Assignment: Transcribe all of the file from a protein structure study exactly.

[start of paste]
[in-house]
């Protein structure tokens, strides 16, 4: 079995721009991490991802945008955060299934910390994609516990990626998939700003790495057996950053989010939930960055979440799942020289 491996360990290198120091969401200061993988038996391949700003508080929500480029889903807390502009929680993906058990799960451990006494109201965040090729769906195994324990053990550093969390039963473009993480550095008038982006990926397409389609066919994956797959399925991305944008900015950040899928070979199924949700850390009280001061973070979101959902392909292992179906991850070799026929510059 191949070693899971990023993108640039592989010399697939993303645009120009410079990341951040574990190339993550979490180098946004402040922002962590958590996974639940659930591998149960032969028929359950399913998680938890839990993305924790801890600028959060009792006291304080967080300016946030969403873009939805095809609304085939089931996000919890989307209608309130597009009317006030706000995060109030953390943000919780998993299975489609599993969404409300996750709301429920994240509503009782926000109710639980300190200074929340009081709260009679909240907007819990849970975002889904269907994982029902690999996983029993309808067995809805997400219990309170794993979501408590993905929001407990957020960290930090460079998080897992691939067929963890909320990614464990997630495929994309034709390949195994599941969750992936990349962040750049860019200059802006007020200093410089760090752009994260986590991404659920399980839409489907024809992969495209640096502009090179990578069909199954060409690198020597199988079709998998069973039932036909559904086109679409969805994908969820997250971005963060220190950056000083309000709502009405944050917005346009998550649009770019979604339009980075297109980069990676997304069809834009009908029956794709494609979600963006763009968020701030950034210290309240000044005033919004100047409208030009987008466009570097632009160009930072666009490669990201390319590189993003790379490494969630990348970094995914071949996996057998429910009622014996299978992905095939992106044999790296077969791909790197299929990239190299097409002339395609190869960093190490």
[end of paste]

[in-house]
């Protein structure tokens, strides 16, 4: 079995721009991490991802945008955060299934910390994609516990990626998939700003790495057996950053989010939930960055979440799942020289 491996360990290198120091969401200061993988038996391949700003508080929500480029889903807390502009929680993906058990799960451990006494109201965040090729769906195994324990053990550093969390039963473009993480550095008038982006990926397409389609066919994956797959399925991305944008900015950040899928070979199924949700850390009280001061973070979101959902392909292992179906991850070799026929510059 191949070693899971990023993108640039592989010399697939993303645009120009410079990341951040574990190339993550979490180098946004402040922002962590958590996974639940659930591998149960032969028929359950399913998680938890839990993305924790801890600028959060009792006291304080967080300016946030969403873009939805095809609304085939089931996000919890989307209608309130597009009317006030706000995060109030953390943000919780998993299975489609599993969404409300996750709301429920994240509503009782926000109710639980300190200074929340009081709260009679909240907007819990849970975002889904269907994982029902690999996983029993309808067995809805997400219990309170794993979501408590993905929001407990957020960290930090460079998080897992691939067929963890909320990614464990997630495929994309034709390949195994599941969750992936990349962040750049860019200059802006007020200093410089760090752009994260986590991404659920399980839409489907024809992969495209640096502009090179990578069909199954060409690198020597199988079709998998069973039932036909559904086109679409969805994908969820997250971005963060220190950056000083309000709502009405944050917005346009998550649009770019979604339009980075297109980069990676997304069809834009009908029956794709494609979600963006763009968020701030950034210290309240000044005033919004100047409208030009987008466009570097632009160009930072666009490669990201390319590189993003790379490494969630990348970094995914071949996996057998429910009622014996299978992905095939992106044999790296077969791909790197299929990239190299097409002339395609190869960093190490």